It further claims he redeemed the shares and funneled the money to companies and accounts under his control or for his benefit.
A January 2010 press release from Celect.org's parent company, Optimum Interactive (USA) Ltd., sheds some light on the nature of the business.
In that release, Tim Roth is identified as the founder and chief strategy officer of that company, based in Newport Beach, Calif. His brother, Tony Roth, was identified as the chief executive officer of Optimum Interactive (USA) Ltd.
At that time, the company claimed to have more than 1,200 clients, and Tony Roth stated in the release that "the awareness of our solutions for collegiate, faith-based and professional community organizations is growing by leaps and bounds."
Optimum Interactive (USA) said it had partnerships with 18 national fraternity and campus-based organizations to provide online organizational network and Internet business solutions.
Tony Roth foresaw the possibility of tremendous growth during 2010.
"We have the opportunity to expand our existing business by 500 percent from approximately 1,200 organizations to over 6,000 organizations representing some 5 million unique members in 2011," he said in the press release.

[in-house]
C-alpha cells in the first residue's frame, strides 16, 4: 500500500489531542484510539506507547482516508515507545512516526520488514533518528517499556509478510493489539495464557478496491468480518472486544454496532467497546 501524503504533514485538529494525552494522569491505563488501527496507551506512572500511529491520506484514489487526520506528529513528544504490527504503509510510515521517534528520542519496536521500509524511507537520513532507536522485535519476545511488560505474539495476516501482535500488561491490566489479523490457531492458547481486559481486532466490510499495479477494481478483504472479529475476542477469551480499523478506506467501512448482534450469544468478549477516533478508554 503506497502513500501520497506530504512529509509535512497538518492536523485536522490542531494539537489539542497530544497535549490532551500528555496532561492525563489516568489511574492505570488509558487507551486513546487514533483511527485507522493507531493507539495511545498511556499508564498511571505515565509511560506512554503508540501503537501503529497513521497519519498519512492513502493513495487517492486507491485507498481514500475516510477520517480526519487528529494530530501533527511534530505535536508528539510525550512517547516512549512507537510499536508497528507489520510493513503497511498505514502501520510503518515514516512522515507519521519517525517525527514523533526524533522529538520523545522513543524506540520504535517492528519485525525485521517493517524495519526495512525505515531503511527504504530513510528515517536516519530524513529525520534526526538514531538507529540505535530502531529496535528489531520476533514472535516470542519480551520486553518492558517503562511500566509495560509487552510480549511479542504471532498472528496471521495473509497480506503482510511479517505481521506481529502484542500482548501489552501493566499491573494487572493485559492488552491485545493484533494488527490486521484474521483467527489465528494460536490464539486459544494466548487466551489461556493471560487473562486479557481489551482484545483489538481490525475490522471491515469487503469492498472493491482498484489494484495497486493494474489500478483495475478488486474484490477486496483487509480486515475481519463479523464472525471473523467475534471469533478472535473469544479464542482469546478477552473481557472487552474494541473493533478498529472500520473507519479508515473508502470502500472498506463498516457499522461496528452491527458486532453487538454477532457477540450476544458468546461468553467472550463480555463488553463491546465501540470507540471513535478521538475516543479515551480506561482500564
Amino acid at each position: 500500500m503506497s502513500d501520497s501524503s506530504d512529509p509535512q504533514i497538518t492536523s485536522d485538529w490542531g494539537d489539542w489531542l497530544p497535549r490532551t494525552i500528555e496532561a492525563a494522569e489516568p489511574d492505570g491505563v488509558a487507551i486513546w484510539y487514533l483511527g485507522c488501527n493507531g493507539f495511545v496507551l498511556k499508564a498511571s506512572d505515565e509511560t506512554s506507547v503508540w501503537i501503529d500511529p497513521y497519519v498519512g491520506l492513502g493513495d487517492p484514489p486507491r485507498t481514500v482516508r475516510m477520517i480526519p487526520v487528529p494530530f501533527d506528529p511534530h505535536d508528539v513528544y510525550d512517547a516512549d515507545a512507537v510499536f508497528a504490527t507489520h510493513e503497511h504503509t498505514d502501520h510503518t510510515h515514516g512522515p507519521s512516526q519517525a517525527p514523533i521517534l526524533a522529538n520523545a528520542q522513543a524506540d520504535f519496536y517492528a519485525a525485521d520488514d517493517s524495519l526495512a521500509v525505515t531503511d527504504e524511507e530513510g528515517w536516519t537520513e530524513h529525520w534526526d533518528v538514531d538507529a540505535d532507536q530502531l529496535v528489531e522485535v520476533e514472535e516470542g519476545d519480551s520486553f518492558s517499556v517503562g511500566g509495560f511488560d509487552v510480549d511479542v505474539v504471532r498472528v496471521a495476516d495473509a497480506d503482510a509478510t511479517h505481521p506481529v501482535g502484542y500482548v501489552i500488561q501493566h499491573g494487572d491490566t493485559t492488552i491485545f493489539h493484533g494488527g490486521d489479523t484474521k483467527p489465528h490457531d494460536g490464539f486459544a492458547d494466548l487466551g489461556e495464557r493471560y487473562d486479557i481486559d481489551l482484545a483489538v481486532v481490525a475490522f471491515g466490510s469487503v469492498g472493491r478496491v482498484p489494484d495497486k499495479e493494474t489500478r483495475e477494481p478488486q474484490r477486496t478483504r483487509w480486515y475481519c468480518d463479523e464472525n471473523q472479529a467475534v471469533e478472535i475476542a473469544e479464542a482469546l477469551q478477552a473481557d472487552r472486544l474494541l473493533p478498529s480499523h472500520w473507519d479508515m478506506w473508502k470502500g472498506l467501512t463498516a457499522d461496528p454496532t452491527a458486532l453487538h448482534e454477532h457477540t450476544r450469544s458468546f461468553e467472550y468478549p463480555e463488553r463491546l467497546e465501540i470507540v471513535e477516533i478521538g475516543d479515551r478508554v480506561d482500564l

Tony Roth said Celect.org's platform gave fraternities and other clients the ability "to effectively communicate and raise funds in a transparent, yet safe and secure manner."
In a 2009 Chapter Communications press release, the company described some of the services it provides to fraternities and other organizations.
The services help organizations edit their websites, send emails to members, create sign-up lists and message boards, add photo galleries, pay bills online and view statistics about their websites.
Mezolink was originally known as Integrated Data Security and initially leased space in the Gateway Building in the University of Illinois Research Park. In July 2009, it changed its name to Mezolink.
By 2010, Tim Roth had joined founder Aaron Wagener as a partner in the firm, and Mezolink had moved to the M2 building in downtown Champaign.